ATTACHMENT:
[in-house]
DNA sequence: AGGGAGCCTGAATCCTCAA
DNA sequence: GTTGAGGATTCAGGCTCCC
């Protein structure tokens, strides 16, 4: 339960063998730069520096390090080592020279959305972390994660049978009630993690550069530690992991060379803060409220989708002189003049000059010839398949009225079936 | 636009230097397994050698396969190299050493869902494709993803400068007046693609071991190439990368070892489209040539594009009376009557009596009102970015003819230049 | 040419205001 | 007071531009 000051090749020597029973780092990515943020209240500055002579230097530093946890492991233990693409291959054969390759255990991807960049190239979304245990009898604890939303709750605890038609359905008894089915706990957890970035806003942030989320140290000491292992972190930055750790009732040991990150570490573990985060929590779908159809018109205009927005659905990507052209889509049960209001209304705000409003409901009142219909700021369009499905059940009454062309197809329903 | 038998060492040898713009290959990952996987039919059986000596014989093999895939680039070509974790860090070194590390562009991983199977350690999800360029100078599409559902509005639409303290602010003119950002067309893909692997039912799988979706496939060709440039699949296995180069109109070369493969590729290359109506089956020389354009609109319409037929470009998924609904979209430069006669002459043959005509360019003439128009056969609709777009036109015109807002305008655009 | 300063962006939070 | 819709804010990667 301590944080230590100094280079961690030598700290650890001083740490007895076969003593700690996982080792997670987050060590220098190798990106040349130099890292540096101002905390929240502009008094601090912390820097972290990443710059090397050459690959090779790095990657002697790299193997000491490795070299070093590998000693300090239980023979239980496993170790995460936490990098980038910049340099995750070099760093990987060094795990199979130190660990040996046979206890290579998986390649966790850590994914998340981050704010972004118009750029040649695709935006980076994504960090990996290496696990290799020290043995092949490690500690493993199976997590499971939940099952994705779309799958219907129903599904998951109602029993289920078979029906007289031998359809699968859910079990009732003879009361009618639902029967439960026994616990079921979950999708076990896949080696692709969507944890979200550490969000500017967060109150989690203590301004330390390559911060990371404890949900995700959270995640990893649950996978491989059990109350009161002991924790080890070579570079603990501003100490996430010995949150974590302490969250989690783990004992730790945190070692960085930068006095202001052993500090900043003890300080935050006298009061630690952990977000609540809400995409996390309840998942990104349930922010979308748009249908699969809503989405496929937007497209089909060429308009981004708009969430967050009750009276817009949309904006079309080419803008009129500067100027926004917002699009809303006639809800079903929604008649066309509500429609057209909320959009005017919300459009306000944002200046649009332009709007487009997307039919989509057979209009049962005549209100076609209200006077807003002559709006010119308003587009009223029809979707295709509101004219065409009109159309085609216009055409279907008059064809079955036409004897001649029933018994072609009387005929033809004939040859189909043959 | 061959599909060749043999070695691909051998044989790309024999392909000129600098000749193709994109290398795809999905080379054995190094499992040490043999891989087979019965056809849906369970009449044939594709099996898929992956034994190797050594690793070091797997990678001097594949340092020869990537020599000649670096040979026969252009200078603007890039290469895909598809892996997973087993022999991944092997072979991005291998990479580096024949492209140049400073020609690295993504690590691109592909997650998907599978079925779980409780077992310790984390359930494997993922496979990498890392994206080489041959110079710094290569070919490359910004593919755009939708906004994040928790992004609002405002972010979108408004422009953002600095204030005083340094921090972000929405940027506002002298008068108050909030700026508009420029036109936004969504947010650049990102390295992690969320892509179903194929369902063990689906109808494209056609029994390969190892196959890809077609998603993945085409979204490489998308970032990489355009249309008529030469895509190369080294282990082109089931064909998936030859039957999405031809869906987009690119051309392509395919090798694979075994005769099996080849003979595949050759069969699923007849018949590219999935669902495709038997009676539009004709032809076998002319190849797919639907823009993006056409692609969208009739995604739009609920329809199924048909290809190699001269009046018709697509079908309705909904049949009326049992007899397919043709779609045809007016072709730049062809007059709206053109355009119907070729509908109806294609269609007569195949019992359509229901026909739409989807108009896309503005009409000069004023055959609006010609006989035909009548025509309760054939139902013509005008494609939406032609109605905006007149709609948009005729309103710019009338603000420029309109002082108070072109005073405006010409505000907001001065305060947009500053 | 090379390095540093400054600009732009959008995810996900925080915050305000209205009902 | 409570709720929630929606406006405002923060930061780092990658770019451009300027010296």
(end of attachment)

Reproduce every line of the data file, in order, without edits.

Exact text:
[in-house]
DNA sequence: AGGGAGCCTGAATCCTCAA
DNA sequence: GTTGAGGATTCAGGCTCCC
């Protein structure tokens, strides 16, 4: 339960063998730069520096390090080592020279959305972390994660049978009630993690550069530690992991060379803060409220989708002189003049000059010839398949009225079936 | 636009230097397994050698396969190299050493869902494709993803400068007046693609071991190439990368070892489209040539594009009376009557009596009102970015003819230049 | 040419205001 | 007071531009 000051090749020597029973780092990515943020209240500055002579230097530093946890492991233990693409291959054969390759255990991807960049190239979304245990009898604890939303709750605890038609359905008894089915706990957890970035806003942030989320140290000491292992972190930055750790009732040991990150570490573990985060929590779908159809018109205009927005659905990507052209889509049960209001209304705000409003409901009142219909700021369009499905059940009454062309197809329903 | 038998060492040898713009290959990952996987039919059986000596014989093999895939680039070509974790860090070194590390562009991983199977350690999800360029100078599409559902509005639409303290602010003119950002067309893909692997039912799988979706496939060709440039699949296995180069109109070369493969590729290359109506089956020389354009609109319409037929470009998924609904979209430069006669002459043959005509360019003439128009056969609709777009036109015109807002305008655009 | 300063962006939070 | 819709804010990667 301590944080230590100094280079961690030598700290650890001083740490007895076969003593700690996982080792997670987050060590220098190798990106040349130099890292540096101002905390929240502009008094601090912390820097972290990443710059090397050459690959090779790095990657002697790299193997000491490795070299070093590998000693300090239980023979239980496993170790995460936490990098980038910049340099995750070099760093990987060094795990199979130190660990040996046979206890290579998986390649966790850590994914998340981050704010972004118009750029040649695709935006980076994504960090990996290496696990290799020290043995092949490690500690493993199976997590499971939940099952994705779309799958219907129903599904998951109602029993289920078979029906007289031998359809699968859910079990009732003879009361009618639902029967439960026994616990079921979950999708076990896949080696692709969507944890979200550490969000500017967060109150989690203590301004330390390559911060990371404890949900995700959270995640990893649950996978491989059990109350009161002991924790080890070579570079603990501003100490996430010995949150974590302490969250989690783990004992730790945190070692960085930068006095202001052993500090900043003890300080935050006298009061630690952990977000609540809400995409996390309840998942990104349930922010979308748009249908699969809503989405496929937007497209089909060429308009981004708009969430967050009750009276817009949309904006079309080419803008009129500067100027926004917002699009809303006639809800079903929604008649066309509500429609057209909320959009005017919300459009306000944002200046649009332009709007487009997307039919989509057979209009049962005549209100076609209200006077807003002559709006010119308003587009009223029809979707295709509101004219065409009109159309085609216009055409279907008059064809079955036409004897001649029933018994072609009387005929033809004939040859189909043959 | 061959599909060749043999070695691909051998044989790309024999392909000129600098000749193709994109290398795809999905080379054995190094499992040490043999891989087979019965056809849906369970009449044939594709099996898929992956034994190797050594690793070091797997990678001097594949340092020869990537020599000649670096040979026969252009200078603007890039290469895909598809892996997973087993022999991944092997072979991005291998990479580096024949492209140049400073020609690295993504690590691109592909997650998907599978079925779980409780077992310790984390359930494997993922496979990498890392994206080489041959110079710094290569070919490359910004593919755009939708906004994040928790992004609002405002972010979108408004422009953002600095204030005083340094921090972000929405940027506002002298008068108050909030700026508009420029036109936004969504947010650049990102390295992690969320892509179903194929369902063990689906109808494209056609029994390969190892196959890809077609998603993945085409979204490489998308970032990489355009249309008529030469895509190369080294282990082109089931064909998936030859039957999405031809869906987009690119051309392509395919090798694979075994005769099996080849003979595949050759069969699923007849018949590219999935669902495709038997009676539009004709032809076998002319190849797919639907823009993006056409692609969208009739995604739009609920329809199924048909290809190699001269009046018709697509079908309705909904049949009326049992007899397919043709779609045809007016072709730049062809007059709206053109355009119907070729509908109806294609269609007569195949019992359509229901026909739409989807108009896309503005009409000069004023055959609006010609006989035909009548025509309760054939139902013509005008494609939406032609109605905006007149709609948009005729309103710019009338603000420029309109002082108070072109005073405006010409505000907001001065305060947009500053 | 090379390095540093400054600009732009959008995810996900925080915050305000209205009902 | 409570709720929630929606406006405002923060930061780092990658770019451009300027010296």